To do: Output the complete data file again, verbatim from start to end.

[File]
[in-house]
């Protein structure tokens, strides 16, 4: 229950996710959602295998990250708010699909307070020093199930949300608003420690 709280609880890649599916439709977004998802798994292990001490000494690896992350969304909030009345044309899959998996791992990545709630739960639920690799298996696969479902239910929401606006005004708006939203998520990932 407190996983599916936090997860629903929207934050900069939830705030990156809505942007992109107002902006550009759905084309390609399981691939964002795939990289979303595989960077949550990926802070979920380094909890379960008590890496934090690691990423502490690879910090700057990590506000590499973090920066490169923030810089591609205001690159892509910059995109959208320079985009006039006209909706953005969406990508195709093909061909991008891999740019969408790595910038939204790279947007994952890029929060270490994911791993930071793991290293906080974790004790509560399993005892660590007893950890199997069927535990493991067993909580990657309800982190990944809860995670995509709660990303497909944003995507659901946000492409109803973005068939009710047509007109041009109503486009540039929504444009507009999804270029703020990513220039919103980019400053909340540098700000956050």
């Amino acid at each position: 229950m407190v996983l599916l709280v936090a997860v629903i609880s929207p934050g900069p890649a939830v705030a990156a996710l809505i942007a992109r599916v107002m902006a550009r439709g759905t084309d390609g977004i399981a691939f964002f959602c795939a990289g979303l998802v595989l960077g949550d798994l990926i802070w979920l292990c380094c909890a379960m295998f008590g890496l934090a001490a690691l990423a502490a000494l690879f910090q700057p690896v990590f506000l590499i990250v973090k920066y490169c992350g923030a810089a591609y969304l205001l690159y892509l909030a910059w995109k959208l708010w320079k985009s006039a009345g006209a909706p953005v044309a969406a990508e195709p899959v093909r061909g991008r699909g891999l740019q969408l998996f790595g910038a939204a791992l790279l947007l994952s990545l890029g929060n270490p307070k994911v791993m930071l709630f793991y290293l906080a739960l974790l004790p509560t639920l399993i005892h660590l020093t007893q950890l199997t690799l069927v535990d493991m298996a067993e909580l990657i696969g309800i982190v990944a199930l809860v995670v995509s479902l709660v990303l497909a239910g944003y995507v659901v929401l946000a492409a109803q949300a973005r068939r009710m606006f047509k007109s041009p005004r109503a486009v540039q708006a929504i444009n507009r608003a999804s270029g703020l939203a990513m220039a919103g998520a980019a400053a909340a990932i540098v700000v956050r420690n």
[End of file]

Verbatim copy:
[in-house]
């Protein structure tokens, strides 16, 4: 229950996710959602295998990250708010699909307070020093199930949300608003420690 709280609880890649599916439709977004998802798994292990001490000494690896992350969304909030009345044309899959998996791992990545709630739960639920690799298996696969479902239910929401606006005004708006939203998520990932 407190996983599916936090997860629903929207934050900069939830705030990156809505942007992109107002902006550009759905084309390609399981691939964002795939990289979303595989960077949550990926802070979920380094909890379960008590890496934090690691990423502490690879910090700057990590506000590499973090920066490169923030810089591609205001690159892509910059995109959208320079985009006039006209909706953005969406990508195709093909061909991008891999740019969408790595910038939204790279947007994952890029929060270490994911791993930071793991290293906080974790004790509560399993005892660590007893950890199997069927535990493991067993909580990657309800982190990944809860995670995509709660990303497909944003995507659901946000492409109803973005068939009710047509007109041009109503486009540039929504444009507009999804270029703020990513220039919103980019400053909340540098700000956050």
């Amino acid at each position: 229950m407190v996983l599916l709280v936090a997860v629903i609880s929207p934050g900069p890649a939830v705030a990156a996710l809505i942007a992109r599916v107002m902006a550009r439709g759905t084309d390609g977004i399981a691939f964002f959602c795939a990289g979303l998802v595989l960077g949550d798994l990926i802070w979920l292990c380094c909890a379960m295998f008590g890496l934090a001490a690691l990423a502490a000494l690879f910090q700057p690896v990590f506000l590499i990250v973090k920066y490169c992350g923030a810089a591609y969304l205001l690159y892509l909030a910059w995109k959208l708010w320079k985009s006039a009345g006209a909706p953005v044309a969406a990508e195709p899959v093909r061909g991008r699909g891999l740019q969408l998996f790595g910038a939204a791992l790279l947007l994952s990545l890029g929060n270490p307070k994911v791993m930071l709630f793991y290293l906080a739960l974790l004790p509560t639920l399993i005892h660590l020093t007893q950890l199997t690799l069927v535990d493991m298996a067993e909580l990657i696969g309800i982190v990944a199930l809860v995670v995509s479902l709660v990303l497909a239910g944003y995507v659901v929401l946000a492409a109803q949300a973005r068939r009710m606006f047509k007109s041009p005004r109503a486009v540039q708006a929504i444009n507009r608003a999804s270029g703020l939203a990513m220039a919103g998520a980019a400053a909340a990932i540098v700000v956050r420690n």